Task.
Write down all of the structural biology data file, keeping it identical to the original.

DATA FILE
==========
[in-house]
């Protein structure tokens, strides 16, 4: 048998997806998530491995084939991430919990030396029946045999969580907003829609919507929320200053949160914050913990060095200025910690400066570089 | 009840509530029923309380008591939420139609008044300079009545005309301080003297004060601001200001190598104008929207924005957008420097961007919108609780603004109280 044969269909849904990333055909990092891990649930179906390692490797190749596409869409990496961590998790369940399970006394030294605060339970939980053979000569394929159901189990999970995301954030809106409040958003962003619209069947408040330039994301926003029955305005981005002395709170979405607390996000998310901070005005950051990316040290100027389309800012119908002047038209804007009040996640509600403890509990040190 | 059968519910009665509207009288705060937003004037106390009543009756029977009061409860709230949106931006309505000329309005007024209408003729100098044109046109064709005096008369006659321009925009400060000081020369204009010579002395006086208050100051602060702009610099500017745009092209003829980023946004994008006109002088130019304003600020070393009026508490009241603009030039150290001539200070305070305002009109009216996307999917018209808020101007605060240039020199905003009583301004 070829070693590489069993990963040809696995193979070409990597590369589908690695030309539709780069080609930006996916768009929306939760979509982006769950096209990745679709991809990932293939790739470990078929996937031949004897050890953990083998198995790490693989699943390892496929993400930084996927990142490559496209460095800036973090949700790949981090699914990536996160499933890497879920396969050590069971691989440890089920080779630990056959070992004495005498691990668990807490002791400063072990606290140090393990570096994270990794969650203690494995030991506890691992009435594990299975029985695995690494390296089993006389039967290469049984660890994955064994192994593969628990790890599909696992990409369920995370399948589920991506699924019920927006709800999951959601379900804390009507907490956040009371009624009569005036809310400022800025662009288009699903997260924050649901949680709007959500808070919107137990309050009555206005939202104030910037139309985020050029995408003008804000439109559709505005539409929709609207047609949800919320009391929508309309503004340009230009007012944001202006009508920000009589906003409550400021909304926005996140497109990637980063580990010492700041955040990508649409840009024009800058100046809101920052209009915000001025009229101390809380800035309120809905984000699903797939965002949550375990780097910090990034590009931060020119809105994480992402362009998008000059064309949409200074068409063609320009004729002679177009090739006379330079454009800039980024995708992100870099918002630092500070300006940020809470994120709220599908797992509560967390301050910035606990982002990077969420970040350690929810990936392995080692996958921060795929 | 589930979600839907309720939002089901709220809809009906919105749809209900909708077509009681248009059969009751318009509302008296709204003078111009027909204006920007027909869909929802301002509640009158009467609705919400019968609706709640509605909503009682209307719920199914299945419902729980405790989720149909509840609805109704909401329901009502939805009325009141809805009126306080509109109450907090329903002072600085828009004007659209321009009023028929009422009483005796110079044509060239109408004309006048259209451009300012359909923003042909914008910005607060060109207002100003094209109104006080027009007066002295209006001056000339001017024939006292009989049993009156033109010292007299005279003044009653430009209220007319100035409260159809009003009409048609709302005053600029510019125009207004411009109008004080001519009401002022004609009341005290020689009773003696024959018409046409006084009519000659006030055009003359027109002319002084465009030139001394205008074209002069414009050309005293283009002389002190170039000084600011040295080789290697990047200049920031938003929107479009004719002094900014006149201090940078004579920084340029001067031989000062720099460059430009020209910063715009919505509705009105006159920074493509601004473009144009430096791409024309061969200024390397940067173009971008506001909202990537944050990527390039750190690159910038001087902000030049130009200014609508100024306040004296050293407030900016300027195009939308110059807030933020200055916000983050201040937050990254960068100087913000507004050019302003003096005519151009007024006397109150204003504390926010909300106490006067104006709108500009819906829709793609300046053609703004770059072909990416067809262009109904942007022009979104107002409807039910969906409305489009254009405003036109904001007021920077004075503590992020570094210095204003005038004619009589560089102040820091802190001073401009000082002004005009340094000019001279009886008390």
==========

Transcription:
[in-house]
């Protein structure tokens, strides 16, 4: 048998997806998530491995084939991430919990030396029946045999969580907003829609919507929320200053949160914050913990060095200025910690400066570089 | 009840509530029923309380008591939420139609008044300079009545005309301080003297004060601001200001190598104008929207924005957008420097961007919108609780603004109280 044969269909849904990333055909990092891990649930179906390692490797190749596409869409990496961590998790369940399970006394030294605060339970939980053979000569394929159901189990999970995301954030809106409040958003962003619209069947408040330039994301926003029955305005981005002395709170979405607390996000998310901070005005950051990316040290100027389309800012119908002047038209804007009040996640509600403890509990040190 | 059968519910009665509207009288705060937003004037106390009543009756029977009061409860709230949106931006309505000329309005007024209408003729100098044109046109064709005096008369006659321009925009400060000081020369204009010579002395006086208050100051602060702009610099500017745009092209003829980023946004994008006109002088130019304003600020070393009026508490009241603009030039150290001539200070305070305002009109009216996307999917018209808020101007605060240039020199905003009583301004 070829070693590489069993990963040809696995193979070409990597590369589908690695030309539709780069080609930006996916768009929306939760979509982006769950096209990745679709991809990932293939790739470990078929996937031949004897050890953990083998198995790490693989699943390892496929993400930084996927990142490559496209460095800036973090949700790949981090699914990536996160499933890497879920396969050590069971691989440890089920080779630990056959070992004495005498691990668990807490002791400063072990606290140090393990570096994270990794969650203690494995030991506890691992009435594990299975029985695995690494390296089993006389039967290469049984660890994955064994192994593969628990790890599909696992990409369920995370399948589920991506699924019920927006709800999951959601379900804390009507907490956040009371009624009569005036809310400022800025662009288009699903997260924050649901949680709007959500808070919107137990309050009555206005939202104030910037139309985020050029995408003008804000439109559709505005539409929709609207047609949800919320009391929508309309503004340009230009007012944001202006009508920000009589906003409550400021909304926005996140497109990637980063580990010492700041955040990508649409840009024009800058100046809101920052209009915000001025009229101390809380800035309120809905984000699903797939965002949550375990780097910090990034590009931060020119809105994480992402362009998008000059064309949409200074068409063609320009004729002679177009090739006379330079454009800039980024995708992100870099918002630092500070300006940020809470994120709220599908797992509560967390301050910035606990982002990077969420970040350690929810990936392995080692996958921060795929 | 589930979600839907309720939002089901709220809809009906919105749809209900909708077509009681248009059969009751318009509302008296709204003078111009027909204006920007027909869909929802301002509640009158009467609705919400019968609706709640509605909503009682209307719920199914299945419902729980405790989720149909509840609805109704909401329901009502939805009325009141809805009126306080509109109450907090329903002072600085828009004007659209321009009023028929009422009483005796110079044509060239109408004309006048259209451009300012359909923003042909914008910005607060060109207002100003094209109104006080027009007066002295209006001056000339001017024939006292009989049993009156033109010292007299005279003044009653430009209220007319100035409260159809009003009409048609709302005053600029510019125009207004411009109008004080001519009401002022004609009341005290020689009773003696024959018409046409006084009519000659006030055009003359027109002319002084465009030139001394205008074209002069414009050309005293283009002389002190170039000084600011040295080789290697990047200049920031938003929107479009004719002094900014006149201090940078004579920084340029001067031989000062720099460059430009020209910063715009919505509705009105006159920074493509601004473009144009430096791409024309061969200024390397940067173009971008506001909202990537944050990527390039750190690159910038001087902000030049130009200014609508100024306040004296050293407030900016300027195009939308110059807030933020200055916000983050201040937050990254960068100087913000507004050019302003003096005519151009007024006397109150204003504390926010909300106490006067104006709108500009819906829709793609300046053609703004770059072909990416067809262009109904942007022009979104107002409807039910969906409305489009254009405003036109904001007021920077004075503590992020570094210095204003005038004619009589560089102040820091802190001073401009000082002004005009340094000019001279009886008390």